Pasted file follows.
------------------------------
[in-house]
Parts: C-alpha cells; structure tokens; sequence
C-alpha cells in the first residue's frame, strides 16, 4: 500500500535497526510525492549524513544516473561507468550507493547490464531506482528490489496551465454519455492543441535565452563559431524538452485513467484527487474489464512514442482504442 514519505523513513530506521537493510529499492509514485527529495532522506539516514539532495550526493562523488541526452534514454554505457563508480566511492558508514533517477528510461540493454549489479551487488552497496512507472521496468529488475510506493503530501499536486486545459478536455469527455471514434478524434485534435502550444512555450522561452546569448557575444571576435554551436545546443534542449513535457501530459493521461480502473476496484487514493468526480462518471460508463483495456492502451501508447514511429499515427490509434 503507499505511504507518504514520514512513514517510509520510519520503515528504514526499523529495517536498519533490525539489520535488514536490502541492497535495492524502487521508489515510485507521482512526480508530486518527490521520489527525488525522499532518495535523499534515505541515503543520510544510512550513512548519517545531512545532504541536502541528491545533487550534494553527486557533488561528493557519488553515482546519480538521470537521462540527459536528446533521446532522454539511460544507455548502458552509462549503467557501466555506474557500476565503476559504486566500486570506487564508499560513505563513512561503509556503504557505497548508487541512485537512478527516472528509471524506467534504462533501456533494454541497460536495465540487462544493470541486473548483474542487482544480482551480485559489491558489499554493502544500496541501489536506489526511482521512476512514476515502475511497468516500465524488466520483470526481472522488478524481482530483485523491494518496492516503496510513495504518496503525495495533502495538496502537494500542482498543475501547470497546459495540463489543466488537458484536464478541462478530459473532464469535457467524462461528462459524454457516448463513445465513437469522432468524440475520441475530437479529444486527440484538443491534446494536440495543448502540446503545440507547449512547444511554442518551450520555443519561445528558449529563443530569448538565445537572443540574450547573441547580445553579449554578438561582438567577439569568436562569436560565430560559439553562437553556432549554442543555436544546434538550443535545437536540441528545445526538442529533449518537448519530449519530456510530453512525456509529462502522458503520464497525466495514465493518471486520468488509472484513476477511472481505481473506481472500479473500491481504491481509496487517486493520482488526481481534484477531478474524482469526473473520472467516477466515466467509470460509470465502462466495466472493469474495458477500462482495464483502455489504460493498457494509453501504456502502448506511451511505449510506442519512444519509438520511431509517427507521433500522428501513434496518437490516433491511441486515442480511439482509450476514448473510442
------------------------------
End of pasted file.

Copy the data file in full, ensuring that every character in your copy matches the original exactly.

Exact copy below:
[in-house]
Parts: C-alpha cells; structure tokens; sequence
C-alpha cells in the first residue's frame, strides 16, 4: 500500500535497526510525492549524513544516473561507468550507493547490464531506482528490489496551465454519455492543441535565452563559431524538452485513467484527487474489464512514442482504442 514519505523513513530506521537493510529499492509514485527529495532522506539516514539532495550526493562523488541526452534514454554505457563508480566511492558508514533517477528510461540493454549489479551487488552497496512507472521496468529488475510506493503530501499536486486545459478536455469527455471514434478524434485534435502550444512555450522561452546569448557575444571576435554551436545546443534542449513535457501530459493521461480502473476496484487514493468526480462518471460508463483495456492502451501508447514511429499515427490509434 503507499505511504507518504514520514512513514517510509520510519520503515528504514526499523529495517536498519533490525539489520535488514536490502541492497535495492524502487521508489515510485507521482512526480508530486518527490521520489527525488525522499532518495535523499534515505541515503543520510544510512550513512548519517545531512545532504541536502541528491545533487550534494553527486557533488561528493557519488553515482546519480538521470537521462540527459536528446533521446532522454539511460544507455548502458552509462549503467557501466555506474557500476565503476559504486566500486570506487564508499560513505563513512561503509556503504557505497548508487541512485537512478527516472528509471524506467534504462533501456533494454541497460536495465540487462544493470541486473548483474542487482544480482551480485559489491558489499554493502544500496541501489536506489526511482521512476512514476515502475511497468516500465524488466520483470526481472522488478524481482530483485523491494518496492516503496510513495504518496503525495495533502495538496502537494500542482498543475501547470497546459495540463489543466488537458484536464478541462478530459473532464469535457467524462461528462459524454457516448463513445465513437469522432468524440475520441475530437479529444486527440484538443491534446494536440495543448502540446503545440507547449512547444511554442518551450520555443519561445528558449529563443530569448538565445537572443540574450547573441547580445553579449554578438561582438567577439569568436562569436560565430560559439553562437553556432549554442543555436544546434538550443535545437536540441528545445526538442529533449518537448519530449519530456510530453512525456509529462502522458503520464497525466495514465493518471486520468488509472484513476477511472481505481473506481472500479473500491481504491481509496487517486493520482488526481481534484477531478474524482469526473473520472467516477466515466467509470460509470465502462466495466472493469474495458477500462482495464483502455489504460493498457494509453501504456502502448506511451511505449510506442519512444519509438520511431509517427507521433500522428501513434496518437490516433491511441486515442480511439482509450476514448473510442